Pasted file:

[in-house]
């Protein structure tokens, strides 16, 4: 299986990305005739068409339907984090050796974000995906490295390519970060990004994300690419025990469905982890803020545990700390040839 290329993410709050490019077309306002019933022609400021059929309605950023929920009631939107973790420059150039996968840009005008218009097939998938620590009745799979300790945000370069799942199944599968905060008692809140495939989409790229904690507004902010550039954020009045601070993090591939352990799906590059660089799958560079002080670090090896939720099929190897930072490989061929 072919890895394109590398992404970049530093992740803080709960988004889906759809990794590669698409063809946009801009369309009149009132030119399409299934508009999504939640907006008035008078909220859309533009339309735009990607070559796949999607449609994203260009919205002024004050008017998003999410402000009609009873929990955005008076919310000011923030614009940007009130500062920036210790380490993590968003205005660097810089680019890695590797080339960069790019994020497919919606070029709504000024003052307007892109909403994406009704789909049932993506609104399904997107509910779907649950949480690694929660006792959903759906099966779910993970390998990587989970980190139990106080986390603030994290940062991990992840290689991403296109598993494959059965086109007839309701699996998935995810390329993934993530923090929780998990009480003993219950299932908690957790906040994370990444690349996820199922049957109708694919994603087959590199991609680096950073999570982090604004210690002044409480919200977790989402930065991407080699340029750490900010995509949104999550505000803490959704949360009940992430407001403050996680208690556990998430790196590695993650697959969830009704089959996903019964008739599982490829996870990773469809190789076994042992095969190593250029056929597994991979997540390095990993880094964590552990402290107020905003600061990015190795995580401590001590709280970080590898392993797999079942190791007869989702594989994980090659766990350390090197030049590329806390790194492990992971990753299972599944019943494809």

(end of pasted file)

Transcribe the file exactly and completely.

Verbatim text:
[in-house]
């Protein structure tokens, strides 16, 4: 299986990305005739068409339907984090050796974000995906490295390519970060990004994300690419025990469905982890803020545990700390040839 290329993410709050490019077309306002019933022609400021059929309605950023929920009631939107973790420059150039996968840009005008218009097939998938620590009745799979300790945000370069799942199944599968905060008692809140495939989409790229904690507004902010550039954020009045601070993090591939352990799906590059660089799958560079002080670090090896939720099929190897930072490989061929 072919890895394109590398992404970049530093992740803080709960988004889906759809990794590669698409063809946009801009369309009149009132030119399409299934508009999504939640907006008035008078909220859309533009339309735009990607070559796949999607449609994203260009919205002024004050008017998003999410402000009609009873929990955005008076919310000011923030614009940007009130500062920036210790380490993590968003205005660097810089680019890695590797080339960069790019994020497919919606070029709504000024003052307007892109909403994406009704789909049932993506609104399904997107509910779907649950949480690694929660006792959903759906099966779910993970390998990587989970980190139990106080986390603030994290940062991990992840290689991403296109598993494959059965086109007839309701699996998935995810390329993934993530923090929780998990009480003993219950299932908690957790906040994370990444690349996820199922049957109708694919994603087959590199991609680096950073999570982090604004210690002044409480919200977790989402930065991407080699340029750490900010995509949104999550505000803490959704949360009940992430407001403050996680208690556990998430790196590695993650697959969830009704089959996903019964008739599982490829996870990773469809190789076994042992095969190593250029056929597994991979997540390095990993880094964590552990402290107020905003600061990015190795995580401590001590709280970080590898392993797999079942190791007869989702594989994980090659766990350390090197030049590329806390790194492990992971990753299972599944019943494809």